After considerable investments in Mosel, Chemnitz and Dresden (Gläserne Manufaktur) the "VW Sachsen GmbH" has become a significant part of VW with the models of Golf, Passat, Phaeton, as well as the body production for the British Bentley. The example of VW also BMW followed with the new plant in Leipzig in 2005 (3 and 1 series model) and in 2002 Porsche with the new manufacturing plant in Leipzig (Cayenne and Panamera).
These developments show that the big automobile producers appreciate the long experience, reliability, good quality and training of the former Saxon manufacturers.

The Saxon passenger car manufacturers until 1945

Horch factory Zwickau                                                                                                                              
Founded by August Horch in 1904. After leaving the company in 1909 August Horch wasn´t allowed to use the brand any longer. The company produced under the old trademark.
Horch built especially representative and expensive large cars.

Audi car factory Zwickau GmbH

Audi was founded in 1910 in Zwickau after Horch had left his former company. In 1915 he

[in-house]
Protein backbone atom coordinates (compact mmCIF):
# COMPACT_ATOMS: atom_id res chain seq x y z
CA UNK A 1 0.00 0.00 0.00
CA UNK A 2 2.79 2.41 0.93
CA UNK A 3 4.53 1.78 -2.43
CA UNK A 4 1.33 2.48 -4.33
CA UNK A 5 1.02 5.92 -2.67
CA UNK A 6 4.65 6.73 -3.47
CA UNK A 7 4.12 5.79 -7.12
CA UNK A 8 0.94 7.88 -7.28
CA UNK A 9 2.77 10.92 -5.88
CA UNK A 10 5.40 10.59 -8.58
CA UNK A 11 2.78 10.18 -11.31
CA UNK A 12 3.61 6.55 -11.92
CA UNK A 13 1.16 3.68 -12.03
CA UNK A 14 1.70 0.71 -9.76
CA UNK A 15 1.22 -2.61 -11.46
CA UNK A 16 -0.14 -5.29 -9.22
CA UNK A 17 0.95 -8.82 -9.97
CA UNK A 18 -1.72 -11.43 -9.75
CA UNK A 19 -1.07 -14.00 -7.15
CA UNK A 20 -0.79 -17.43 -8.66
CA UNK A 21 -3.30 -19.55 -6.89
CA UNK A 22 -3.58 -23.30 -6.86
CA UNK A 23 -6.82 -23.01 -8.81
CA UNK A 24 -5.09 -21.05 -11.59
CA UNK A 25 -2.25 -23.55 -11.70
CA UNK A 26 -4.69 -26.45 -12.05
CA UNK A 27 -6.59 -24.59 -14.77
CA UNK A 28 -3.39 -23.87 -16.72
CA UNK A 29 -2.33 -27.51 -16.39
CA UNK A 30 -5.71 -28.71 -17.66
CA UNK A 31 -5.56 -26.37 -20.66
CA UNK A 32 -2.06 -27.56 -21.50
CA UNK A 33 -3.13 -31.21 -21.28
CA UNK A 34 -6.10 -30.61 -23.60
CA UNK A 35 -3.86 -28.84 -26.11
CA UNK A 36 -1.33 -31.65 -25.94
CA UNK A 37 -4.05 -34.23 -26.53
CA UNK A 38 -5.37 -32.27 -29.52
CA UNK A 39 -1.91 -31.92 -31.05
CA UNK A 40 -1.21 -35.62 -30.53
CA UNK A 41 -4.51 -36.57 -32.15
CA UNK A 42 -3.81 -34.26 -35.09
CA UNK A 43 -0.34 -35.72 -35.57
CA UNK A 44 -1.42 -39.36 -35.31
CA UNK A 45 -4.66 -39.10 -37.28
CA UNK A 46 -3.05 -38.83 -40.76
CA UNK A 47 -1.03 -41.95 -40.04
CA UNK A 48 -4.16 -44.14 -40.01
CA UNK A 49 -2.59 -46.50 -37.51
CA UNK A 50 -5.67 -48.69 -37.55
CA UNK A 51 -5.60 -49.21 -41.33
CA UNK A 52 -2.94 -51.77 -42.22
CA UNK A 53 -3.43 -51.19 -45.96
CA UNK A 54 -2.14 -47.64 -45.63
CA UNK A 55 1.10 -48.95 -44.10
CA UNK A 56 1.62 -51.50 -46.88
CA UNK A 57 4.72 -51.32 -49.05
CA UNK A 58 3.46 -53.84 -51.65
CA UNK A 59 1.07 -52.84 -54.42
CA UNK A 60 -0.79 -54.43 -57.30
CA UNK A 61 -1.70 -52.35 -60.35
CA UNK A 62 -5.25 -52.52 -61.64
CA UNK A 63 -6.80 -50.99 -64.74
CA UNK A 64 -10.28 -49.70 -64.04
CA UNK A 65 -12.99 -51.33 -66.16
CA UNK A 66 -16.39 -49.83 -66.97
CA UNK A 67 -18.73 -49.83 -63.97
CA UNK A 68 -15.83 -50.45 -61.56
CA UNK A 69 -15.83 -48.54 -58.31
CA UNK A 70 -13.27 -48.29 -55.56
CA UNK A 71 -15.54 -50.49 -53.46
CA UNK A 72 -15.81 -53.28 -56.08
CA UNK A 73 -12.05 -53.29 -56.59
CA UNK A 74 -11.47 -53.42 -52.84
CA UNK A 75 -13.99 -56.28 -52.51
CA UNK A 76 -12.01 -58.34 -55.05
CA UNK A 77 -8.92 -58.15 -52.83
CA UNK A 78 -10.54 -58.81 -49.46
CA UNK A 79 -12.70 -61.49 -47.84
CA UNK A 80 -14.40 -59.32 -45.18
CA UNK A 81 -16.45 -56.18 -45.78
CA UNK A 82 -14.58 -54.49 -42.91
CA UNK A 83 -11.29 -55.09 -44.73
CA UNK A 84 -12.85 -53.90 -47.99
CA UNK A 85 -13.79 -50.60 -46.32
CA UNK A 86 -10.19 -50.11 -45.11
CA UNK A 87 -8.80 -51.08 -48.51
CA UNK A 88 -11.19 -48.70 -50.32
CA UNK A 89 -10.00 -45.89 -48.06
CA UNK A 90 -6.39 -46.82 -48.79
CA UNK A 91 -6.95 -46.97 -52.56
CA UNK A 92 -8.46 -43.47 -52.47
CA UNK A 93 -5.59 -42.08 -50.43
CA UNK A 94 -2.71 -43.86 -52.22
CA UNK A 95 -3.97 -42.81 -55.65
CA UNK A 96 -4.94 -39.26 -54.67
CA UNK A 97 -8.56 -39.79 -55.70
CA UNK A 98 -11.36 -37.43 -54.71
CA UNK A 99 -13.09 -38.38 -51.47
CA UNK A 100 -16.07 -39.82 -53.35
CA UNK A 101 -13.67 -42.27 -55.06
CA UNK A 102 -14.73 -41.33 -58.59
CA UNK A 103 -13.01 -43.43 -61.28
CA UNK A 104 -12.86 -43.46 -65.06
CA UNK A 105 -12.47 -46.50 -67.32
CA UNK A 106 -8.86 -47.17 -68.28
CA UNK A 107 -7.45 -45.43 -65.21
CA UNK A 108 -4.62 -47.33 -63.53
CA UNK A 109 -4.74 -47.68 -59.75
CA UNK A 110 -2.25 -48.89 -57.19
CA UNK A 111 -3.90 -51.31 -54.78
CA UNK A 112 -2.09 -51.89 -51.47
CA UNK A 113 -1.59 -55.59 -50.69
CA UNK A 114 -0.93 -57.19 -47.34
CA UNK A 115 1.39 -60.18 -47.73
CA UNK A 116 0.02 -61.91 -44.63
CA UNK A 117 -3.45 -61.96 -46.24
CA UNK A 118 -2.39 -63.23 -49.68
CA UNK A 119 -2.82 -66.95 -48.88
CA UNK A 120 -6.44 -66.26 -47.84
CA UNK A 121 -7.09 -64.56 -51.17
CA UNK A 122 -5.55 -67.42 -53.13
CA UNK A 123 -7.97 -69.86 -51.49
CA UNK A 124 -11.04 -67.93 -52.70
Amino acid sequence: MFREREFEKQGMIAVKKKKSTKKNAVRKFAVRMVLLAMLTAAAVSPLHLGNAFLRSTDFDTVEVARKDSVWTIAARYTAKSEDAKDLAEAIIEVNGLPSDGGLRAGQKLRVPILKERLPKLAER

transformed the company into "Audi AG Zwickau". In 1928 J. S. Rasmussen (DKW) acquired the

majority of Audi. The share of sales of Audi at the later Auto-Union was only 0.1%.

The Audi brand was just new-founded in 1965 in Ingolstadt, Germany, and took over the 4 rings as
trademark, but without the add “Auto Union”.

Wanderer-Werke Chemnitz

Wanderer was founded in 1885 as a service station for bicycles by Winklhofer & Jaenicke. They used
to repair bikes and later on they produced bicycle, milling machines and typewriters too. The name
"Wanderer" was a result/translation of the English bicycle and automobile manufacturer "Rover".                                  

 The passenger car production began in 1913.

Zschopauer motor factory  (DKW) 

“DKW” was founded in 1904 by the Dane J. S. Rasmussen. After some precursor companies, it was
renamed into "Zschopauer Motorenwerke J. S. Rasmussen AG" in Zschopau in 1923.